Traditional Definition of Knowledge: a belief that is true and justified. Sam knows P if (1) P is true, (2) Sam believes P and (3) Sam’s belief is justified.
Gettier. Gettier is famous for providing counterexamples to the traditional definition of knowledge. He provided examples where someone has a justified and true belief but where it is obvious that the belief is not knowledge. There are two ways that justified true beliefs can fail to be knowledge. First of all, the truth of the statement can be based on luck. Second, under slightly different circumstances, the belief would either be (a) false or (b) not believed.
Another Gettier Case of the First Kind (Conjunctive). Poppy starts with a belief that is a conjunctive proposition, e.g. “I believe that Obama is wearing a blue suit and that Obama is a Muslim.” Poppy is justified believing this because Poppy sees Obama in front of her and she sees that Obama is wearing a blue suit. Also, Poppy reads and watches news from outlets that tell her that Obama is a Muslim. From this conjunctive proposition, she infers a simpler version of the conjunctive belief: “I believe that a man wearing a blue suit is Muslim.”
Obama is not a Muslim. He is a Christian. However, say there is a man behind Obama that Poppy does not see, Mo. Mo is Muslim and Mo is wearing a blue suit. It just so happens that Poppy's belief “I believe that a man wearing a blue suit is Muslim.” is true, but only because she is lucky. Her basis for the belief, which is the belief that Obama is wearing a blue suit and Obama is a Muslim, is false. Gettier would think that this is a case where Poppy had a justified true belief that is not knowledge.
No-False Premise Solution to the Gettier Problem. In the case above as well as in the case where Smith believes that the man who gets the job has ten coins in his pocket, the justified true belief that is not knowledge is based on a false premise. In the case where one believes that the man wearing a blue suit is a Muslim, this belief is based on the false belief that Obama is a Muslim. In the case with Smith and Jones, Smith’s true belief that the man who gets the job has ten coins in his pocket is based on the false belief, “Jones will get the job and Jones has ten coins.” Some philosophers say that the real problem in the Gettier cases is the beliefs are being based on false premises. They say that we can only get knowledge when we reason through true premises.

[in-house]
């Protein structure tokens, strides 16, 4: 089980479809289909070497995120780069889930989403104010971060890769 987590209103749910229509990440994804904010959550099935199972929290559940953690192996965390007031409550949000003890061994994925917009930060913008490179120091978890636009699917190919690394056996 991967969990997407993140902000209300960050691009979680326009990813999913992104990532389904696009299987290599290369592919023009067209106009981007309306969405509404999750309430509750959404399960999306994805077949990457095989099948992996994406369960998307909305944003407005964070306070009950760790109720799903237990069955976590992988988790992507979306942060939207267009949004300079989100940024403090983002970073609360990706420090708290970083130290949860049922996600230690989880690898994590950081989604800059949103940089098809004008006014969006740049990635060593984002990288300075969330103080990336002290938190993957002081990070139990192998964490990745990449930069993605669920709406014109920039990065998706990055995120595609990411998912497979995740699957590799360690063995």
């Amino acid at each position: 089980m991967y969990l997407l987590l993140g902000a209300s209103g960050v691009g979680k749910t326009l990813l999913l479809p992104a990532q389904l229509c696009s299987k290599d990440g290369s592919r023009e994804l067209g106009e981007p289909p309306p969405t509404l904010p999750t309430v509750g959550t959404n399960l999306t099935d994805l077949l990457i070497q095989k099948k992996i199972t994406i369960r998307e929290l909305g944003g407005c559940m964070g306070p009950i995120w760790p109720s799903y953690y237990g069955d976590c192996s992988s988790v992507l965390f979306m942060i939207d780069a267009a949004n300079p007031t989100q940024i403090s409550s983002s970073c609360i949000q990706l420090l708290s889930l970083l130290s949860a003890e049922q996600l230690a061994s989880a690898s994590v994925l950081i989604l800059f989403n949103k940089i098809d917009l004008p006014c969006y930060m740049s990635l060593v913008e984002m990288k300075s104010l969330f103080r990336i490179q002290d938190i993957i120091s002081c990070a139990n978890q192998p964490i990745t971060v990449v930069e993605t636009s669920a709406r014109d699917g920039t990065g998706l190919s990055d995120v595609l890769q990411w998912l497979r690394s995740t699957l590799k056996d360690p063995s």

Feldman, who thinks that the no-false premise solution does not solve the Gettier problem, proposes a case where a subject does not reason through a false premise but where still have a case of justified true belief that is not knowledge.
First Reason to Reject the No-False Premise Solution: The No-False Premise Solution Does Not Exclude All Gettier Cases. People can still reason through all true premises and have justified true beliefs that are not knowledge. This means that even if we avoid using false premises, we can still come up with Gettier-type cases. e.g. Smith believes the following:
1. The boss said, “Jones get the job and Jones has ten coins.”
2. The boss is usually reliable.
3. The person who gets the job has ten coins.
The premises (#1 & #2) are true and justified. The conclusion (#3) is also true and justified but it is still not knowledge. In this case, Smith as reasoned through all true premises (in accordance with the No-False Premise Solution) but we still have a Gettier case. Because we can still think of Gettier cases where the no-false premise requirement is met, the no-false premise solution is not restrictive enough.
Second Reason to Reject the No-False Premise Solution: A Case of Actual Knowledge that Withstands the No-False Premise Requirement. This is meant to be a case where we have legitimate knowledge that is formed based on a false premise, in which case it would be too restrictive to say that we must always reason through all true premises. Sam knows a ton of stuff about marriage ceremonies. After attending a wedding ceremony of two friends, he has justified belief that the two have been married before his eyes. On the basis of this belief, he believes that the two people are currently married. It turns out, Sam’s friends actually got married the day earlier in a private civil ceremony. His original belief, that the two were married before his eyes, is false. Still, this is a case where someone has reasoned through a false belief. Sven presents this as an example where one can use a false premise to get a justified true belief that IS knowledge. Because the no-false premise solution ends up excluding legitimate examples of knowledge, it is too restrictive.
Final Say on No-False Premise Solution. Dr. Bernecker has given two reasons why we should reject the no-false premise requirement. First, the requirement does not seem restrictive enough. We can still come up with Gettier cases even if someone only reasons with true premises. Second, the requirement also seems too restrictive. He thinks that there will be times when someone reasons with a false premise and actually does end up with knowledge. Whether we agree with these reasons for rejecting the no-false premise solution is a separate issue.